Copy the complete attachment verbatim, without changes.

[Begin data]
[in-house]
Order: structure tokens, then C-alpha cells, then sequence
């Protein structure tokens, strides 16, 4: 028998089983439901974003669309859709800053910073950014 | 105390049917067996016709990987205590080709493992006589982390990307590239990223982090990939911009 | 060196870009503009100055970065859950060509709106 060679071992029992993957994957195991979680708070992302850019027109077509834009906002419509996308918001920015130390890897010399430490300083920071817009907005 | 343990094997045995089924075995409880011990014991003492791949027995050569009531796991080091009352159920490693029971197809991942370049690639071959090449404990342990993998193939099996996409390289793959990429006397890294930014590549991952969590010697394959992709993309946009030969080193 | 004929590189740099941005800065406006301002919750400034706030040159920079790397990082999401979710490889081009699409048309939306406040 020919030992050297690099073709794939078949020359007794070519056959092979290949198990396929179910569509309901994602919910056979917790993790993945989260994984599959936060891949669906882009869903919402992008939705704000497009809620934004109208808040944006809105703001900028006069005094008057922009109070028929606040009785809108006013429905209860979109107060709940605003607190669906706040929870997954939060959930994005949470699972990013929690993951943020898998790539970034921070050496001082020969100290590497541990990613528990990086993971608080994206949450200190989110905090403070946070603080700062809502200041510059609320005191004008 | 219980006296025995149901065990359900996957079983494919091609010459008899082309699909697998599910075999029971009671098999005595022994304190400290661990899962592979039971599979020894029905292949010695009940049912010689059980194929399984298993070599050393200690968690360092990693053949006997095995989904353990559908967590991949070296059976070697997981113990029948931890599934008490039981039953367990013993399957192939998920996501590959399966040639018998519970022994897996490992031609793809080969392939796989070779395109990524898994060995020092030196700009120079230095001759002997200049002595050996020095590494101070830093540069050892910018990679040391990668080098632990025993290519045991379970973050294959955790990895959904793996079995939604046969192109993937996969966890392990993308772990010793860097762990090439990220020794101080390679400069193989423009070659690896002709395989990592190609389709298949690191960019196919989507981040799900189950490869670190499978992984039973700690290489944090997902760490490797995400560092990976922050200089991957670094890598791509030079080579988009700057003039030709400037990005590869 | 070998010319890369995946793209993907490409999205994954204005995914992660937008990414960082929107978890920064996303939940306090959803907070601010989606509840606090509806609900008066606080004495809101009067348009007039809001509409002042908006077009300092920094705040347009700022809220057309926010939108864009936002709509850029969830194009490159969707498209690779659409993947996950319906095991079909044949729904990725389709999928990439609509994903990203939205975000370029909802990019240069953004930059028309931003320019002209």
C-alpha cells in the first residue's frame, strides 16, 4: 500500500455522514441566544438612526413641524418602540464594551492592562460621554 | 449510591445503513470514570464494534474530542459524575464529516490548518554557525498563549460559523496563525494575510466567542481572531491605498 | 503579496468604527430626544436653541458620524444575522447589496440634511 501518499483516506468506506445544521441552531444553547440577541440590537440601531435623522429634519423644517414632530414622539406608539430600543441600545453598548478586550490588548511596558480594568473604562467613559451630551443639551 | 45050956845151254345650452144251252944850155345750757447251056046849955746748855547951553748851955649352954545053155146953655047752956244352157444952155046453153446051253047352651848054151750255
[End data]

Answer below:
[in-house]
Order: structure tokens, then C-alpha cells, then sequence
């Protein structure tokens, strides 16, 4: 028998089983439901974003669309859709800053910073950014 | 105390049917067996016709990987205590080709493992006589982390990307590239990223982090990939911009 | 060196870009503009100055970065859950060509709106 060679071992029992993957994957195991979680708070992302850019027109077509834009906002419509996308918001920015130390890897010399430490300083920071817009907005 | 343990094997045995089924075995409880011990014991003492791949027995050569009531796991080091009352159920490693029971197809991942370049690639071959090449404990342990993998193939099996996409390289793959990429006397890294930014590549991952969590010697394959992709993309946009030969080193 | 004929590189740099941005800065406006301002919750400034706030040159920079790397990082999401979710490889081009699409048309939306406040 020919030992050297690099073709794939078949020359007794070519056959092979290949198990396929179910569509309901994602919910056979917790993790993945989260994984599959936060891949669906882009869903919402992008939705704000497009809620934004109208808040944006809105703001900028006069005094008057922009109070028929606040009785809108006013429905209860979109107060709940605003607190669906706040929870997954939060959930994005949470699972990013929690993951943020898998790539970034921070050496001082020969100290590497541990990613528990990086993971608080994206949450200190989110905090403070946070603080700062809502200041510059609320005191004008 | 219980006296025995149901065990359900996957079983494919091609010459008899082309699909697998599910075999029971009671098999005595022994304190400290661990899962592979039971599979020894029905292949010695009940049912010689059980194929399984298993070599050393200690968690360092990693053949006997095995989904353990559908967590991949070296059976070697997981113990029948931890599934008490039981039953367990013993399957192939998920996501590959399966040639018998519970022994897996490992031609793809080969392939796989070779395109990524898994060995020092030196700009120079230095001759002997200049002595050996020095590494101070830093540069050892910018990679040391990668080098632990025993290519045991379970973050294959955790990895959904793996079995939604046969192109993937996969966890392990993308772990010793860097762990090439990220020794101080390679400069193989423009070659690896002709395989990592190609389709298949690191960019196919989507981040799900189950490869670190499978992984039973700690290489944090997902760490490797995400560092990976922050200089991957670094890598791509030079080579988009700057003039030709400037990005590869 | 070998010319890369995946793209993907490409999205994954204005995914992660937008990414960082929107978890920064996303939940306090959803907070601010989606509840606090509806609900008066606080004495809101009067348009007039809001509409002042908006077009300092920094705040347009700022809220057309926010939108864009936002709509850029969830194009490159969707498209690779659409993947996950319906095991079909044949729904990725389709999928990439609509994903990203939205975000370029909802990019240069953004930059028309931003320019002209």
C-alpha cells in the first residue's frame, strides 16, 4: 500500500455522514441566544438612526413641524418602540464594551492592562460621554 | 449510591445503513470514570464494534474530542459524575464529516490548518554557525498563549460559523496563525494575510466567542481572531491605498 | 503579496468604527430626544436653541458620524444575522447589496440634511 501518499483516506468506506445544521441552531444553547440577541440590537440601531435623522429634519423644517414632530414622539406608539430600543441600545453598548478586550490588548511596558480594568473604562467613559451630551443639551 | 45050956845151254345650452144251252944850155345750757447251056046849955746748855547951553748851955649352954545053155146953655047752956244352157444952155046453153446051253047352651848054151750255